Pat DiGiovanni

Ryan Loyd / TPR News

As Texas Public Radio reported to you last month, San Antonio's downtown building vacancy rate is at 29 percent. Now that USAA has announced plans to locate some of its employees in a building downtown, city leaders hope more will follow.

The insurance company announced that 150 workers will report to One Riverwalk Place on the northeast corner of North St. Mary's and Convent in September. They'll occupy only a few floors of the tower bought by USAA Real Estate Company last year.

District 8 Councilman Ron Nirenberg praised the score for downtown.

Ryan Loyd / TPR News

San Antonio's downtown building vacancy rate is too high. The statement didn't meet with any arguments during a recent interview with Pat DiGiovanni, the former executive who worked as deputy San Antonio city manager and is now the president and CEO of Centro San Antonio.

In his new role, DiGiovanni leads the collaboration of initiatives aimed at making downtown San Antonio and the central business district more desirable, active and filled with people.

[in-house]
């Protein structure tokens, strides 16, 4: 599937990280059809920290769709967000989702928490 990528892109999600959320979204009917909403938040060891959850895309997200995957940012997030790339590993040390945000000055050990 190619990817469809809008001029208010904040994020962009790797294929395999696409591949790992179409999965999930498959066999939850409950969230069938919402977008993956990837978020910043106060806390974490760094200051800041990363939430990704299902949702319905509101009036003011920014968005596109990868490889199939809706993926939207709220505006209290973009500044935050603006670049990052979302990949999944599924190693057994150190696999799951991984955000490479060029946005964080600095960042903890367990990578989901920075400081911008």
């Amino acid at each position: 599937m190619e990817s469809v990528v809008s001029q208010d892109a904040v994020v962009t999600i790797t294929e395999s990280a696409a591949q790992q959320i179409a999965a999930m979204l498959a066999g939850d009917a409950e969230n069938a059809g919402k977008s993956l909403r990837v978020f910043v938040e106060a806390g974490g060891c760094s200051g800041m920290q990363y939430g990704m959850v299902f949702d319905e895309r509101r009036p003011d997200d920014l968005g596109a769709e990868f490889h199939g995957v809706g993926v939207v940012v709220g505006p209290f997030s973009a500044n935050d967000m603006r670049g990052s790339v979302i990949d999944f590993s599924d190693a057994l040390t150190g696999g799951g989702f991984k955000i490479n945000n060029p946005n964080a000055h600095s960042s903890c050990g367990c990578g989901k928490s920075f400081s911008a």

He said there is a 29 percent downtown building vacancy rate, and the challenge remains clear.

In the first segment:

"Latino Americans" is a new six-part documentary starting on PBS tomorrow night, locally you can tune to KLRN to catch it. The series covers 500 years of history with over 100 interviews.  

We talk with producer John J. Valadez about his work on the project. From William Valasquez to Hector Garcia, Texas plays a big role in the program.

Ryan Loyd / Texas Public Radio

San Antonio’s Ethics Review Board met Tuesday night, more than a week after it attempted to settle an ongoing citizen complaint against former Deputy City Manager Pat DiGiovanni.

The problem for the board was that  it did not have a quorum, an issue that chair Arthur Downey said hadn’t happened in more than a decade, in his experience.

Pat Digiovanni
Ryan Loyd / Texas Public Radio

In a unanimous ruling Tuesday night, the Ethics Review Board found that Deputy City Manager Pat DiGiovanni violated the city's ethics code when he failed to recuse himself from a conflict of interest involving a city contract and his future employer.

Earlier this year, DiGiovanni took on oversight of the selection process for contractors in a $300 million bid to expand and renovate the Henry B. Gonzalez Convention Center.